Home > Social Issues, The Body Politic > In remembrance of Ernie Abbott

In remembrance of Ernie Abbott

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Ernie Abbott

Ernie Abbott, Vice President, Caretakers and Cleaners Union, d. March 27, 1984

 

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Wellington, NZ, 27 March 2014: Over a hundred people packed the lobby of Trades Hall, at 126 Vivian Street, in downtown Wellington, to commemorate the terrorist attack on the Wellington Trades Hall, thirty years ago;

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Wellington_trades-hall_ernie-abbott

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The bombing, by an unidentified person, instantly killed Ernie Abbott, Vice President, Caretakers and Cleaners Union, and caretaker of the  Wellington Trades Hall.

Live music, provided by the good folk of the  Brass Razoo Solidarity Band (in vibrant, socialist-red);

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Wellington Trades Hall Bombing_Ernie Abbott

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A diverse mix of people filled the lobby,

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Wellington Trades Hall Bombing_Ernie Abbott

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Numbers swelling through the late afternoon;

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Wellington Trades Hall Bombing_Ernie Abbott

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(Note: problem with camera-setting caused some unexpected blurring in images.)

Some of the rooms leading from the ground-floor lobby were opened up to make room for swelling numbers, as those who were not even born at the time mixed with those who lived through that bloody event in our recent history;

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Wellington Trades Hall Bombing_Ernie Abbott

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A rose between two thorns (love that cliche!), left-to-right (not necessarily a political description),  Grant Robertson, MP for Wellington Central; former Labour MP for “Island Bay” (now Rongotai) Electorate, Liz Tennett; and current MP for Hutt South, Trevor Mallard;

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Grant Robertson_Liz Tennett_Trevor Mallard

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From left-to-right, Henry; SFWU organiser, Daele O’Connor; and Rod;

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Wellington Trades Hall Bombing_Ernie Abbot

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As the time approached 5.19 pm – when the suitcase-bomb detonated  on 27  March  1984,  Paul Tolich called for everyone’s attention, and addressed the crowd;

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Wellington Trades Hall Bombing_Ernie Abbott

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Former Labour MP, Graham Kelly,  amongst the crowd, listening to speakers;

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Graham Kelly_New Zealand trade unionist

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As the clock neared 5.19pm, Paul Tolich, called for a minute of respectful silence, and the lobby and side-rooms fell quiet;

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Wellington Trades Hall Bombing_Ernie Abbott

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Wellington Trades Hall secretary, Graeme Clarke,   who was Wellington District Secretary of the Federation of Labour in 1984,  was the next person to speak;

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Wellington Trades Hall Bombing_Ernie Abbot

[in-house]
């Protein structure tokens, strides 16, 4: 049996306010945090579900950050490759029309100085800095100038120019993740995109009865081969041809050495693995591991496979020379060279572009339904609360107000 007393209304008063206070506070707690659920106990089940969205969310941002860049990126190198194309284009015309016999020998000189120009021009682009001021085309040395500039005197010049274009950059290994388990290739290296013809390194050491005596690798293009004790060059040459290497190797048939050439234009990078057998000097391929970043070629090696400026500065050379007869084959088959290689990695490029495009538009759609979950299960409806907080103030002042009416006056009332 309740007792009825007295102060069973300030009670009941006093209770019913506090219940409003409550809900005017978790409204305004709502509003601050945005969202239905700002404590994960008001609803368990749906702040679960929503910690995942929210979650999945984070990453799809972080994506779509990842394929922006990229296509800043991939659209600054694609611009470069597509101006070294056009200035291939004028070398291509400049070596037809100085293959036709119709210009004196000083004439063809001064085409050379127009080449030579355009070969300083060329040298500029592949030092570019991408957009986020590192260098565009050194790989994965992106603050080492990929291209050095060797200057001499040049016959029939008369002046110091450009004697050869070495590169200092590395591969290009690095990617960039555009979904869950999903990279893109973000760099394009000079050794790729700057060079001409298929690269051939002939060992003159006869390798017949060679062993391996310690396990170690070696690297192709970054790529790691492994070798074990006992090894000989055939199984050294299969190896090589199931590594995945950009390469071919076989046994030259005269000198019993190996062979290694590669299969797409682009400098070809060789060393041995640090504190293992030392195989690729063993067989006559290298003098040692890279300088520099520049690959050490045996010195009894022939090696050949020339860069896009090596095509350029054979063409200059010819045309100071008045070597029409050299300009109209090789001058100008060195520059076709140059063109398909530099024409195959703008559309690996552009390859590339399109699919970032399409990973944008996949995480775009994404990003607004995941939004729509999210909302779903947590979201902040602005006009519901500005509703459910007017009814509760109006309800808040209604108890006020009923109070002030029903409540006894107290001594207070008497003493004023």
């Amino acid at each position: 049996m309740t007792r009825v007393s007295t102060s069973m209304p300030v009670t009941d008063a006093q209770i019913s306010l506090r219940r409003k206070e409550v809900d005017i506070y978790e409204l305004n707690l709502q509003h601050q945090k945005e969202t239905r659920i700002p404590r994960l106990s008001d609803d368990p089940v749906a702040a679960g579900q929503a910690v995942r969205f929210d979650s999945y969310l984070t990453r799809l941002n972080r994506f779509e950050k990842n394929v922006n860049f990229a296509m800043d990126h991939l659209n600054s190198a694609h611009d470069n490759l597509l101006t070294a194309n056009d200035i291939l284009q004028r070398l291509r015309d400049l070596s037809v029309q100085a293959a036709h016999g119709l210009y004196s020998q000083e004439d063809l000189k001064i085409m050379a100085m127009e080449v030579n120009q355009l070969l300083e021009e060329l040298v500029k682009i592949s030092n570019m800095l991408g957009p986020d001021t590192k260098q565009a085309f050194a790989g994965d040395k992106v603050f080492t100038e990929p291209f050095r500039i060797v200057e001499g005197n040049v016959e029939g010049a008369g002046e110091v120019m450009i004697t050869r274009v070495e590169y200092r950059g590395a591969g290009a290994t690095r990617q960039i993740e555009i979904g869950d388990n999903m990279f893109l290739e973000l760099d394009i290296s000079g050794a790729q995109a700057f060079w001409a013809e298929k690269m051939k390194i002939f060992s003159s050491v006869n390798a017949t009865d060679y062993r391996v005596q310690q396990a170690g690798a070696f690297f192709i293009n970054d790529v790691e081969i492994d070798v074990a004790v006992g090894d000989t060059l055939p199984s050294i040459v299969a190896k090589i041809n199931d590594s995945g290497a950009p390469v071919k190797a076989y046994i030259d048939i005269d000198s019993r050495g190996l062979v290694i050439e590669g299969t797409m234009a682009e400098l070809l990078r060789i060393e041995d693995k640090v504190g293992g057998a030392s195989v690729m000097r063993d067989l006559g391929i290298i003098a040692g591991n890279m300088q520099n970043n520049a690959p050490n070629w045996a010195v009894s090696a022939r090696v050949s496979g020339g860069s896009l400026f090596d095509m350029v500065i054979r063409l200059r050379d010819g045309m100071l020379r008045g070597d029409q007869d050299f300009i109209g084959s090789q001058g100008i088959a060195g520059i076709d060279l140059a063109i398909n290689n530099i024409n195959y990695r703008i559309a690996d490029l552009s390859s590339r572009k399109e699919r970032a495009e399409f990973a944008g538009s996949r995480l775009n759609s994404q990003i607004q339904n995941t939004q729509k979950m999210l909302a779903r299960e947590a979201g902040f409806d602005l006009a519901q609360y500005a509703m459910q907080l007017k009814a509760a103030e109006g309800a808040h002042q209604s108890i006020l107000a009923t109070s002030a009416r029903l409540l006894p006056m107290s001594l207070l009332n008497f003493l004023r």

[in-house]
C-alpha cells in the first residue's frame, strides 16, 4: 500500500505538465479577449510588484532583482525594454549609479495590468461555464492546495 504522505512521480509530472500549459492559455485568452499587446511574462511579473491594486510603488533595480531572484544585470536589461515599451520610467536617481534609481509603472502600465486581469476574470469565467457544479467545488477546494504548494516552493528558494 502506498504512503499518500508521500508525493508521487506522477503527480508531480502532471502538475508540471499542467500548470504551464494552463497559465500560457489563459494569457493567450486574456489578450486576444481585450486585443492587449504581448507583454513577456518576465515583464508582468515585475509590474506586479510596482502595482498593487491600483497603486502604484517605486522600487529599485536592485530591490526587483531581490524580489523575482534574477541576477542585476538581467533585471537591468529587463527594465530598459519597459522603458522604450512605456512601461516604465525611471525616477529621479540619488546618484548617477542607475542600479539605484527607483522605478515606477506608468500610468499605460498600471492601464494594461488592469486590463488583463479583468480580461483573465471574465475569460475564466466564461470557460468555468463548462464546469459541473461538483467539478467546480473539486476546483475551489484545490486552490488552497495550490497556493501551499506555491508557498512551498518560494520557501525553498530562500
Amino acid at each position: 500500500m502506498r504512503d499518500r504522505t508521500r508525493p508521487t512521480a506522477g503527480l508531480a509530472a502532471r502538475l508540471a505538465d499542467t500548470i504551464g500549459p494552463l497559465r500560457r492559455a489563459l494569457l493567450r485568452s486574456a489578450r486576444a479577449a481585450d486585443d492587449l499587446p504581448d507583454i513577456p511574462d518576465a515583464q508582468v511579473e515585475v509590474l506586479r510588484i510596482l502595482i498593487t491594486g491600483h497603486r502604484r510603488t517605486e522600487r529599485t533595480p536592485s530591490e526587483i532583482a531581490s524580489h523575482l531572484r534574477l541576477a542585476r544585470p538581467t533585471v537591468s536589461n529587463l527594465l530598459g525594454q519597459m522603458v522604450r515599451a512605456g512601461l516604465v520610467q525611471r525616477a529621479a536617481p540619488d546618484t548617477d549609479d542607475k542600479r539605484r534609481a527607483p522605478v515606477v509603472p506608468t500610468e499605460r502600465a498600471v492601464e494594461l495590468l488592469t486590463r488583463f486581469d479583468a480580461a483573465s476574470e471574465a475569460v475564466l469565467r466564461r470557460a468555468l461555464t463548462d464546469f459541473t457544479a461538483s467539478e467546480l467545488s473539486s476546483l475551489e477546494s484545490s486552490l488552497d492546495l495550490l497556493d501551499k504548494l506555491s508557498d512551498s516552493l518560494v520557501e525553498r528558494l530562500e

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“In the 1970s, I wasn’t familiar with the idea that kids went to school hungry. I used to socialise with my workmates and people had enough money to put food on the table, to look after  their kids. But from the 1970, a campaign was organised against the Union movement and it’s been going on, off and on, ever since.

That campaign has been to weaken the Union movement, to divide it, to undermine it, and today we have a situation where 200,000 kids go to school hungry. And that is the legacy of that campaign… of which the bombing here was a part.

And I reflect on that, that as trade unionists, we need to re-double our efforts , to revive and rebuild the movement so that we can actually restore dignity and justice to working people.

My memory of the day was that we were in that room behind us, which in those days room room 2. Before that was that was the Harbour Board Workers Union rooms, and I was at the time the Secretary of the Wellington District Council of the Federation of Labour. We had a wage freeze on, because “wages were the cause of rising prices”, and so Muldoon had frozen wages and there was to be no wage increase whatsoever, while he squeezed rising prices out of the system.

As unionists we didn’t like that. We didn’t think that that was just or reasonable because prices were still going up. And so met in this room to plan ongoing steps in our campaign against the wage freeze. The print room was just around the corner, and our printer, George Thompson, was busy churning out the leaflets. And while we sat in that room, on the other side of the wall, just around the corner, a bomb was sitting.

If it had gone of earlier, it could have taken away the whole of the management committee of the Wellington Trades Council. It was some good fortune that I’m here today, because when we  left, I left with Pat Kelly. And we walked out that door with arms full of leaflets. Pat saw the suitcase, but our arms were too full to actually be bothered with picking up a suitcase that had nothing to do with us.

So we walked out and went to our meeting, and we heard a few minutes after we got to the meeting that there had been some kind of incident at Trades Hall. We came back, rushed back, to find out what had happened…

It was a bomb. There was one victim of that bomb, and that’s what has brought us all here today.”